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Is Your Mattress Contributing to Health Problems?

Posted Sep 05 2011 2:35pm

Obesity has become one of the biggest threats to the health of our population today. While few realize it, obesity can lead to a wide range of health problems, including sleep disorders. In turn, sleep disorders impact the quality and amount of sleep you receive. This impacts your productivity throughout the day and can even result in life-threatening health problems.

Could some of these problems – obesity itself and obesity-driven sleep disorders – be attributed to the quality of your mattress? It could be worth a closer look. Since sleep deprivation can result in over-eating throughout the day to increase energy levels and over-eating results in obesity, taking a look at the quality of your mattress, even if it feels “just fine” or “better than new,” may be a worthwhile and beneficial exercise.

Do you stir through the night? As a test, make a conscious effort to note the position you wake up in and ask yourself if that was the same position that you tried to fall asleep in. A tough question to answer, but you might be surprised.

According to research conducted by qMattresses.com, a website primarily dedicated to mattress reviews and sleep health, an older mattress will lack the support characteristics of a younger model. With a lack of support, specific pressure points in your body will become strained, causing enough discomfort that your brain triggers you to move. While this stirring relieves the strain on those pressure points, it actually disrupts the quality of sleep. Because the stirring is done subconsciously, the only indication of a restless night and poor sleep may be in the morning, when people wake up still feeling exhausted.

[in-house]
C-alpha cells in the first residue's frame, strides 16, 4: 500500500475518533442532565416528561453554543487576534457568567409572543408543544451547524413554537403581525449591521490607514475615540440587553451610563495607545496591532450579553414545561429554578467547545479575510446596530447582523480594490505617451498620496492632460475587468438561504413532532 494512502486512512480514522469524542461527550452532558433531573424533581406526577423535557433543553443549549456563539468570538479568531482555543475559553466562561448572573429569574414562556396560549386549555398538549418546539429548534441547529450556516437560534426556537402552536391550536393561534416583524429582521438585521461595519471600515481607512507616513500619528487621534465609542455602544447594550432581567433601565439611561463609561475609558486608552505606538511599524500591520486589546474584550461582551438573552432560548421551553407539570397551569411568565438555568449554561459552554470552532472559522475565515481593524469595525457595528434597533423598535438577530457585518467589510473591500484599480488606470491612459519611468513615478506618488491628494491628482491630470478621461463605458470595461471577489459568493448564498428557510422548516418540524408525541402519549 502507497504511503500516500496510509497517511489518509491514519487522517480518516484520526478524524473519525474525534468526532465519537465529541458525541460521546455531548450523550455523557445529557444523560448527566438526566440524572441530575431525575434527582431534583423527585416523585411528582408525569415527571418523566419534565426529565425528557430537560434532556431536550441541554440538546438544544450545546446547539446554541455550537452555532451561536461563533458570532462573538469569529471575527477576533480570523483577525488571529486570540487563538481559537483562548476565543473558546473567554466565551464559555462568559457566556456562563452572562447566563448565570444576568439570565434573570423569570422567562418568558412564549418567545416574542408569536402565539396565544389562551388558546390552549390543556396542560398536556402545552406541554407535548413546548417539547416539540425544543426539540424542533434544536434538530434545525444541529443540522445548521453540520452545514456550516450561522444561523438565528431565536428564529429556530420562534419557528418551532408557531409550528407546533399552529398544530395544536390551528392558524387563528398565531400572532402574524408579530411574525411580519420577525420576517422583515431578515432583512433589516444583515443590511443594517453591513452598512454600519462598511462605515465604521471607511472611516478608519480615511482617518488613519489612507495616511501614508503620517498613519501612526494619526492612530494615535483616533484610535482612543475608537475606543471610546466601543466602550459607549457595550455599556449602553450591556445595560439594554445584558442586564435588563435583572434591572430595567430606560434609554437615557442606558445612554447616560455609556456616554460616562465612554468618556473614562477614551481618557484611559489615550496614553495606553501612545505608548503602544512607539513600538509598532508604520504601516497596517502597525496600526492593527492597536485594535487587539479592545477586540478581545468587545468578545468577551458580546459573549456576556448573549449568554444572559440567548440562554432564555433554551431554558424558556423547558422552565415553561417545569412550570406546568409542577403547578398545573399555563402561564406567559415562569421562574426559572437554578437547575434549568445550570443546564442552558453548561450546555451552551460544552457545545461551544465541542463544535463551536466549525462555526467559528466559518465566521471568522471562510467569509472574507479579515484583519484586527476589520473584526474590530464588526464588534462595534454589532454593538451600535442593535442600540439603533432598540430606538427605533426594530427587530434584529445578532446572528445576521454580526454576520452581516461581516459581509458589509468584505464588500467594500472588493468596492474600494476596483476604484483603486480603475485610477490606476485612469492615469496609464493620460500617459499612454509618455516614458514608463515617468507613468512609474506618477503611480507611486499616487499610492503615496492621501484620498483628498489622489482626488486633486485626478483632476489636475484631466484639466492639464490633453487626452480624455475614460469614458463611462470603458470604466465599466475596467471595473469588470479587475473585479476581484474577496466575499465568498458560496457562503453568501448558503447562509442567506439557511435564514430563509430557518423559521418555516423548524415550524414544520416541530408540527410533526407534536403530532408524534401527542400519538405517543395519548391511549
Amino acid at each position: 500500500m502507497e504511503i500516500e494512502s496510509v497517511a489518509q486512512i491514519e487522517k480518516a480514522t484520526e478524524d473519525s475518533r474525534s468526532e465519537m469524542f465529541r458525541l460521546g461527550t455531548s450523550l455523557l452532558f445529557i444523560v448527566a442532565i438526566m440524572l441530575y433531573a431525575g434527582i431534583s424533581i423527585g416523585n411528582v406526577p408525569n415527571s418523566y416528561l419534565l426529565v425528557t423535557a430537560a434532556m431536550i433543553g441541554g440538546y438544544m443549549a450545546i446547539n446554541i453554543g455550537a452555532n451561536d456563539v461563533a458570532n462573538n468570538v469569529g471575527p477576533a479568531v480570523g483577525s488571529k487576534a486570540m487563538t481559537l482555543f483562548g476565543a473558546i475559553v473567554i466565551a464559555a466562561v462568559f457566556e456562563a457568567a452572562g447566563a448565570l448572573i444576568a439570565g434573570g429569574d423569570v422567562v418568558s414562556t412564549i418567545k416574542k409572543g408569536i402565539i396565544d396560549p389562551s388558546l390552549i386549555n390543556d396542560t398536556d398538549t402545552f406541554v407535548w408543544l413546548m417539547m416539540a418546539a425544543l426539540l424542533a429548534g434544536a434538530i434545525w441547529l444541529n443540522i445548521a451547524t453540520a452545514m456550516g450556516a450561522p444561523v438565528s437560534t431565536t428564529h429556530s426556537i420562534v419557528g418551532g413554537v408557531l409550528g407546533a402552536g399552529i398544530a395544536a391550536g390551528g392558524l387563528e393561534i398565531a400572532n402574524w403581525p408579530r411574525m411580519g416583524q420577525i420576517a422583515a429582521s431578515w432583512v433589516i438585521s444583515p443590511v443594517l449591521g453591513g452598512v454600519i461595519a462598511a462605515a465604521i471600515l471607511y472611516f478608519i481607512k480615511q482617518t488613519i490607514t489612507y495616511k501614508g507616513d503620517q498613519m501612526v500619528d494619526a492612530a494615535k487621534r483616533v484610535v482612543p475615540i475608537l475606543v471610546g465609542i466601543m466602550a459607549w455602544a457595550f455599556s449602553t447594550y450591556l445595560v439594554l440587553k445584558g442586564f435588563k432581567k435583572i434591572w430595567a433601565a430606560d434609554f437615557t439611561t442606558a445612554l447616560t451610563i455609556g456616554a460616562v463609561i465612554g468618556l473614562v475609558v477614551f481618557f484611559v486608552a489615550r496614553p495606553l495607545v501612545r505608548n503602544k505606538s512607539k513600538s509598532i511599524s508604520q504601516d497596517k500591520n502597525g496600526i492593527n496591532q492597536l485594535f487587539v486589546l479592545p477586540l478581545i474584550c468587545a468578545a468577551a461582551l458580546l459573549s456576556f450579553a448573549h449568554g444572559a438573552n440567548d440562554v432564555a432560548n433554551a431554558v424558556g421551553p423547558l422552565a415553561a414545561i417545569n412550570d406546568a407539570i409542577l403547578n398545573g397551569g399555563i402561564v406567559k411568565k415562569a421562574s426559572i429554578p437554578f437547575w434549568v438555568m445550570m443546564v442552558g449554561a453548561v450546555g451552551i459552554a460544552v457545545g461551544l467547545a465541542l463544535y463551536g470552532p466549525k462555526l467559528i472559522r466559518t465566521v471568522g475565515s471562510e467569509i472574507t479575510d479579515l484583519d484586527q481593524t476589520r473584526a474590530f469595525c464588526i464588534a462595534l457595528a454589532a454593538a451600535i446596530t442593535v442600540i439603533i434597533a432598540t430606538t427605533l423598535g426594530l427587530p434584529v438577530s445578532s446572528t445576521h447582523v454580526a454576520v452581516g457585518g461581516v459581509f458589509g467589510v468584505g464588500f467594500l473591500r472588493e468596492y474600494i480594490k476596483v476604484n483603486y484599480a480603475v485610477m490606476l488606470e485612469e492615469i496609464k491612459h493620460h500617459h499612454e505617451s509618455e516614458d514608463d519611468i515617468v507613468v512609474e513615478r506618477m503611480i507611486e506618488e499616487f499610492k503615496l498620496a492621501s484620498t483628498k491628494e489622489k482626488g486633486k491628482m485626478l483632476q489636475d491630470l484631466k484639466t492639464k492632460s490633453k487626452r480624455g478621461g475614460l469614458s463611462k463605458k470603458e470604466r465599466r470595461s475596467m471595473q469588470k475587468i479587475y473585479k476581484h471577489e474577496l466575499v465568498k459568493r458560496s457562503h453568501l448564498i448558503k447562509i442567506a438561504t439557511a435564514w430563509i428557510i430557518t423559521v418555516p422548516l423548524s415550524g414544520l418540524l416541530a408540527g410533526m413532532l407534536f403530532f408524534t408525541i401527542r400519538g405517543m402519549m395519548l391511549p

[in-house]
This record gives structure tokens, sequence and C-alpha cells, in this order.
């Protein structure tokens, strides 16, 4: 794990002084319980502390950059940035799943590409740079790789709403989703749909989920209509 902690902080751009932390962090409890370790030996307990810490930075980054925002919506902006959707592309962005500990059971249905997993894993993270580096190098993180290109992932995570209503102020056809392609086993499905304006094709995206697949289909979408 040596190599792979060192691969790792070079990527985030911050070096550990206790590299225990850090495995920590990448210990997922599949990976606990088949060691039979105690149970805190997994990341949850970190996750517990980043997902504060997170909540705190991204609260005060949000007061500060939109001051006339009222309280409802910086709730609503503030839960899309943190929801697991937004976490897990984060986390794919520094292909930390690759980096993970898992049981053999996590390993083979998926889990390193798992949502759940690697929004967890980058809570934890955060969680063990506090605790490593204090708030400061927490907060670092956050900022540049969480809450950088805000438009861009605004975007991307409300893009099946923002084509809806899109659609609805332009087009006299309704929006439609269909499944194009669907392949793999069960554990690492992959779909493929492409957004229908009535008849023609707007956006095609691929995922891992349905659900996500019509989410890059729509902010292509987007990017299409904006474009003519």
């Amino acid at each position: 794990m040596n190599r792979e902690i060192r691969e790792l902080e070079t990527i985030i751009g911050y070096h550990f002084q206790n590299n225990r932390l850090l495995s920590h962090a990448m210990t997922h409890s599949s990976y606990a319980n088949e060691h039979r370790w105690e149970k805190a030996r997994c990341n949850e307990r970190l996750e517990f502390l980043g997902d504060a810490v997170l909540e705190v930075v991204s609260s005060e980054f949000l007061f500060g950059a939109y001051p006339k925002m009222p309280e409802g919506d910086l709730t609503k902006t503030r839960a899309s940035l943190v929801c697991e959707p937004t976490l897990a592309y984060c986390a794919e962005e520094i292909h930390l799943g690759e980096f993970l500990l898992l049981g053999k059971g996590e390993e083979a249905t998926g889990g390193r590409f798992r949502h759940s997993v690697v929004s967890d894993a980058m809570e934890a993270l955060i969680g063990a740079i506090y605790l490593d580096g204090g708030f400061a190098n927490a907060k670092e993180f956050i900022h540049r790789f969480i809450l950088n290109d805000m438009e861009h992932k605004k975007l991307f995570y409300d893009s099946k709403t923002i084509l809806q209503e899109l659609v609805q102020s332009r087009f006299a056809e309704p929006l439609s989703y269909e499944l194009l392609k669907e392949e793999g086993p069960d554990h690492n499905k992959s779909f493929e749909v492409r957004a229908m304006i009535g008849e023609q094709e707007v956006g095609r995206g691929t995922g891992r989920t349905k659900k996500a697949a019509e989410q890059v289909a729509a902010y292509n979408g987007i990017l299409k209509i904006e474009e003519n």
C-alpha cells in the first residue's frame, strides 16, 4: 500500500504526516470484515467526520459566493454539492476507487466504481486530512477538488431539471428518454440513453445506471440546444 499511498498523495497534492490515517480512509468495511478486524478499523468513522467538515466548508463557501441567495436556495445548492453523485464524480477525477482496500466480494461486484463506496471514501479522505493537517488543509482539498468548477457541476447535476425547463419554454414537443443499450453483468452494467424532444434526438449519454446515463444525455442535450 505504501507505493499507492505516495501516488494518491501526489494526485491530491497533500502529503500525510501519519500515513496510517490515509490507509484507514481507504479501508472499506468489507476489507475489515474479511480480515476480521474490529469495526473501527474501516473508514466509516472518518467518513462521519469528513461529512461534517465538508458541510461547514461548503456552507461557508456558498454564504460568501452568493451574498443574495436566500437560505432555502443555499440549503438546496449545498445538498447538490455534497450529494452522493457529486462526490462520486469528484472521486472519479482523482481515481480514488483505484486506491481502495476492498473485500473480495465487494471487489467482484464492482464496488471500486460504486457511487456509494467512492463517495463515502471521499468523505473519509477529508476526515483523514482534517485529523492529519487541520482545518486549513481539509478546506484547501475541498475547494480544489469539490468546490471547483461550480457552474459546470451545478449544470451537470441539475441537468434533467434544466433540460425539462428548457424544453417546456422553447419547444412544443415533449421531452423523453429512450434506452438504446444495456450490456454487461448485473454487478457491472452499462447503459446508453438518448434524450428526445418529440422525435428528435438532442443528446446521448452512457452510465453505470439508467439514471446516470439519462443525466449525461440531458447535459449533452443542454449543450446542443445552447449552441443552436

As a consequence of a poor night’s sleep, a lot of people will eat high-energy (most often high-sugar or high-carb) foods throughout the day to boost energy. Most of us know what these foods do to our physique; carbs are converted into sugars which, if not used to fuel the body, turn into fat. Sugars and fats also cause our bodies to crave more sugars, further perpetuating the cycle. Give it a few months or a year and, eventually, people are left with a weight problem. As mentioned earlier, weight problems often lead to sleep problems.

One by-product of obesity, snoring, is such a common sleep disorder today that most of us do not even consider it a disorder at all. It affects up to 50% of adults, most of which are male. Snoring can also be linked back to poor mattress support. Since most mattresses can be deemed “comfortable” when back-sleeping, a lot of people ignore the signs that their mattress needs to be replaced.

Do you snore? Try sleeping on your back. Try falling asleep on your side or stomach. A mattress with good support will allow you to fall asleep in a side-sleeping or stomach-sleeping position. A mattress with poor support will leave you uncomfortable. Untreated, snoring can lead to more serious sleep disorders like sleep apnea, a sleep disorder that deprives the brain of oxygen.

When you take a closer look, it is obvious how this self-perpetuating cycle of poor sleep, poor eating, chronic fatigue and poor mattress support can result in serious health problems down the road. In some cases, the cycle can be broken by improving sleep quality through a better mattress. If left unattended, however, a mattress that needs to be replaced will continue to cut into hours of quality sleep until the problem evolves into something more serious.

This is a guest post authored by qMattresses.com


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